Spin the ball backwards by flicking your wrists on release – this makes any bounce on the ring itself a little more forgiving. The trajectory for your shot should be as steep as possible – this gives a better chance of the ball dropping through the net, and also renders any blocking in front of you largely useless – of course this is easier said than done, and you need to judge the amount of power you need to put into the shot to make this work.

End the shot with your arms straight and in the direction of the shot – follow in towards the net in case it didn’t go in – you might as well have a second chance if possible!

Conclusion

The key to shooting in netball is practice, practice and more practice. Did I mention you should practice some?

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Netball Skills – Bounce Pass

Introduction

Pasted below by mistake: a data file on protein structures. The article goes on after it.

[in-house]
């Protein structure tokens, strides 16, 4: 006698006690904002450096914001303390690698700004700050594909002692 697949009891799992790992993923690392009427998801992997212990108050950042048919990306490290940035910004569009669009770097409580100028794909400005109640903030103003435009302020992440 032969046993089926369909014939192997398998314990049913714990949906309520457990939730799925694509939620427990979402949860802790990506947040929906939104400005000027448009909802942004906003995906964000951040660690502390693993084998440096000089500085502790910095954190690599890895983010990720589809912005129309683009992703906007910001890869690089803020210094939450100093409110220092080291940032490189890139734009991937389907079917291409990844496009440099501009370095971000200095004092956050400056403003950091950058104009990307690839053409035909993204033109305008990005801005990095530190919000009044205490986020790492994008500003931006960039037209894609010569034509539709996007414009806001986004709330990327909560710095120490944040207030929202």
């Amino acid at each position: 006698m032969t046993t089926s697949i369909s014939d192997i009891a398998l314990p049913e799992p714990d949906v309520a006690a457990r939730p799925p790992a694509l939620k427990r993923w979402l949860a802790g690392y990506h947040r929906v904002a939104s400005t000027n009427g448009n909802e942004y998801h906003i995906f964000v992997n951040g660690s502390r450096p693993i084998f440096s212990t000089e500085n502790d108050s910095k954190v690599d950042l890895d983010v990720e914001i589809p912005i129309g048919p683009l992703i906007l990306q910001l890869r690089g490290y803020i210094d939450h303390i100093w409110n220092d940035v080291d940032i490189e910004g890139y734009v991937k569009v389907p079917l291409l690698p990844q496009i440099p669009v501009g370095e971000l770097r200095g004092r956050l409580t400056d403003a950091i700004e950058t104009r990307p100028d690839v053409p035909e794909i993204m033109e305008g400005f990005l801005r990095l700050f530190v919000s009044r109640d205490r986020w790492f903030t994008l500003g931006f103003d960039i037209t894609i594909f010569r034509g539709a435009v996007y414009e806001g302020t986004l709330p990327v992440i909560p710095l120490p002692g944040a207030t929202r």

The nature of netball means that many of the passes and skills are related to playing “tall”: everyone expects the ball to be in the air most of the time. This is why the bounce pass can be a useful tool for surprising a complacent opponent. Mastering it adds a different tool to your passing arsenal.

The rules only allow one bounce between players when passing, so good judgement as to the most useful point at which to bounce is essential.

The bounce, along with the fact that the pass can be disguised as, among other things, a chest pass, make it extremely useful when in a crowded goal area. Even if both the thrower and the recipient are being carefully marked, the bounce can allow both to outwit their opponents.

There are two versions of the bounce pass, one- and two-handed. The two-handed pass is easier to control than the one-handed version, so we will deal with that here.

Preparation

Hold the ball at chest height firmly in both hands, pointing in the direction you wish to pass. Remember that the position of the hands will be slightly higher than the position used in the chest pass, since the ball will need much more of a downward push to ensure an effective bounce.

As with many passing techniques, your stance is all-important. Balance is the key, and you should make sure that you are fully in control of your balance before attempting to make the bounce pass. Slightly bent knees are often the best solution.